Here are today’s headlines:
Francois Hollande will not stand for re-election
Hollande has become the first French President not to run for re-election. He has been deemed the least popular leader in France since the war. Hollande admitted that he simply did not have the support to succeed in the future election. In October, his approval rating had dropped as low as 4%, and even now surveys show only 7.5% of the electorate would vote for him in future. Meanwhile, it is shown that 23% of the electorate would vote for the leader of the Front National, Marine le Pen. The Front National is associated with the extreme-right. Hollande claimed his decision was particularly to avoid a split within his socialist party, not simply because of his low approval ratings. Hollande decided to list some of his achievements during the speech, including the legalisation of gay marriage and hosting a historic climate change conference in Paris. Le Monde newspaper criticised Hollande, saying he had given little meaning to his term in office, and had had little authority in his post. Read more in The Telegraph, BBC News, or the FT.
Russia says Aleppo is about to fall
Syrian rebels are currently in talks with Russian officials in order to end the bloodshed in Aleppo. The city has run out of food, and Russia believes it won’t be long until they will recapture it. A vast number of civilians have been killed during this conflict, with thousands attempting to flee the assault. Checks are being carried out on those trying to leave, and since 2011 thousands of men have been taken into custody in the process. Figures suggest that approximately 300-500 were taken into custody only yesterday morning. Many refugees fled to the rebel-held territory, only to be gunned down by shellfire. One of the many sad stories within this assault was that the “Clown of Aleppo”, a man who worked as a clown in order to comfort children in the rebel-held territory, was also killed in the air strikes. Sourced from LexisNexis. Read more here.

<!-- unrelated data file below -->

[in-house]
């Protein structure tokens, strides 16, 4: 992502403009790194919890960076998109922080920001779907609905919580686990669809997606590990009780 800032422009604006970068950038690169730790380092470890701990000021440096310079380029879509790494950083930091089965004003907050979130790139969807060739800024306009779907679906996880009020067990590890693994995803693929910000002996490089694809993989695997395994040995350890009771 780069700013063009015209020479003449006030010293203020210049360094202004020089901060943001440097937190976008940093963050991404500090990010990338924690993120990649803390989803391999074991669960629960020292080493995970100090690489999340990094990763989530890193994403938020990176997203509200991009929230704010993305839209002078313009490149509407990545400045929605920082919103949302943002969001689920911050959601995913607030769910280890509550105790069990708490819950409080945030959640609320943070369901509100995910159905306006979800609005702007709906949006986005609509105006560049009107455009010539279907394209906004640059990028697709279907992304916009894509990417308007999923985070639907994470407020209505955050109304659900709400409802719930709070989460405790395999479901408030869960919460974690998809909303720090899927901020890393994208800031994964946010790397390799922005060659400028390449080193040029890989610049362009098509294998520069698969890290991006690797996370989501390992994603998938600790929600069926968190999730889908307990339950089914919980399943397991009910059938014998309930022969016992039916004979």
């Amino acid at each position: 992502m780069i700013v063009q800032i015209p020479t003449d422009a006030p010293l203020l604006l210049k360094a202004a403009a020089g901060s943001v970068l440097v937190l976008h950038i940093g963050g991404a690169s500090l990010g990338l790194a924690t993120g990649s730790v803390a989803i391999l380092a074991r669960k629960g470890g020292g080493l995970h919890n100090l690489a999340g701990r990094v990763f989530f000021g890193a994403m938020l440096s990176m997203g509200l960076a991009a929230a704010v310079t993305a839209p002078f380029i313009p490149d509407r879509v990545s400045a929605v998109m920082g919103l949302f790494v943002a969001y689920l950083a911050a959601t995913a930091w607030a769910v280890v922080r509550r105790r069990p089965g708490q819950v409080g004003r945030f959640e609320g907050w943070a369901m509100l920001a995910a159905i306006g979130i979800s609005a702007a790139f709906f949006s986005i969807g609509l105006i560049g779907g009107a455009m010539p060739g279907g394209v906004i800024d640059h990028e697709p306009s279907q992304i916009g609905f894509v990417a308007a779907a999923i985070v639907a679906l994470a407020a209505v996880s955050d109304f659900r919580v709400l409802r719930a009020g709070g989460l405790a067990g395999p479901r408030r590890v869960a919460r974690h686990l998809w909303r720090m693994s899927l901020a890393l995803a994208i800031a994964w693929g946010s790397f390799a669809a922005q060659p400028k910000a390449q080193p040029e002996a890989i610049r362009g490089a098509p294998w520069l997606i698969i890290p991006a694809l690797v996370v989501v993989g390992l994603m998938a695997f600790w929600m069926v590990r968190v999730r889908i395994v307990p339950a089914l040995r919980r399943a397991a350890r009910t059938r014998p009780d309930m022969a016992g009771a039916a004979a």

Nokia Pinning its Future on Smartphones in 2017
Having sold out to Microsoft in 2013, Nokia will be returning to the market. The company HMD Global consists of previous Nokia employees. This company has licensed the Nokia brand name for the next decade, and has also partnered with Foxconn, the manufacturer, to create a new Nokia smartphone. The company will be relying on the nostalgia and loyalty of previous customers in order to succeed. Like past Nokia phones, the company has said its focus will be on functionality, like long battery life. HMD will have a great challenge trying to amend the decline of Nokia within the market, as by 2013 they only dominated 3% of the market. Read more in The Times, The Guardian or Reuters.